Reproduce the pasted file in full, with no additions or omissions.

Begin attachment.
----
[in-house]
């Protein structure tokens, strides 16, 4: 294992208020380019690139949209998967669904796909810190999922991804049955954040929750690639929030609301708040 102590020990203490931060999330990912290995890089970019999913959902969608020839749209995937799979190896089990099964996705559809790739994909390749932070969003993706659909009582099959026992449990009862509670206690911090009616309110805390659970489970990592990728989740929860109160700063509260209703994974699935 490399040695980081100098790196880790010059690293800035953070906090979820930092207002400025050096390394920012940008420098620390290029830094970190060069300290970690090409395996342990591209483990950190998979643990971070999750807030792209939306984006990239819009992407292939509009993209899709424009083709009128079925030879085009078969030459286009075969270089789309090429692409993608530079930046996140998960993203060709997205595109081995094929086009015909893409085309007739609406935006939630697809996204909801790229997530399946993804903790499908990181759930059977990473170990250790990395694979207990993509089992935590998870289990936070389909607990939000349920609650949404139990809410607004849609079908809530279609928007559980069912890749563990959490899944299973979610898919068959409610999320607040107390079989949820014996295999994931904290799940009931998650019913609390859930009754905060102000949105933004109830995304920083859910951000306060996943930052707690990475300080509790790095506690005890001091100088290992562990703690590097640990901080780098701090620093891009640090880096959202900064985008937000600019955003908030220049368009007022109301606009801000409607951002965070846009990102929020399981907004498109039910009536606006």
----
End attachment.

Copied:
[in-house]
């Protein structure tokens, strides 16, 4: 294992208020380019690139949209998967669904796909810190999922991804049955954040929750690639929030609301708040 102590020990203490931060999330990912290995890089970019999913959902969608020839749209995937799979190896089990099964996705559809790739994909390749932070969003993706659909009582099959026992449990009862509670206690911090009616309110805390659970489970990592990728989740929860109160700063509260209703994974699935 490399040695980081100098790196880790010059690293800035953070906090979820930092207002400025050096390394920012940008420098620390290029830094970190060069300290970690090409395996342990591209483990950190998979643990971070999750807030792209939306984006990239819009992407292939509009993209899709424009083709009128079925030879085009078969030459286009075969270089789309090429692409993608530079930046996140998960993203060709997205595109081995094929086009015909893409085309007739609406935006939630697809996204909801790229997530399946993804903790499908990181759930059977990473170990250790990395694979207990993509089992935590998870289990936070389909607990939000349920609650949404139990809410607004849609079908809530279609928007559980069912890749563990959490899944299973979610898919068959409610999320607040107390079989949820014996295999994931904290799940009931998650019913609390859930009754905060102000949105933004109830995304920083859910951000306060996943930052707690990475300080509790790095506690005890001091100088290992562990703690590097640990901080780098701090620093891009640090880096959202900064985008937000600019955003908030220049368009007022109301606009801000409607951002965070846009990102929020399981907004498109039910009536606006």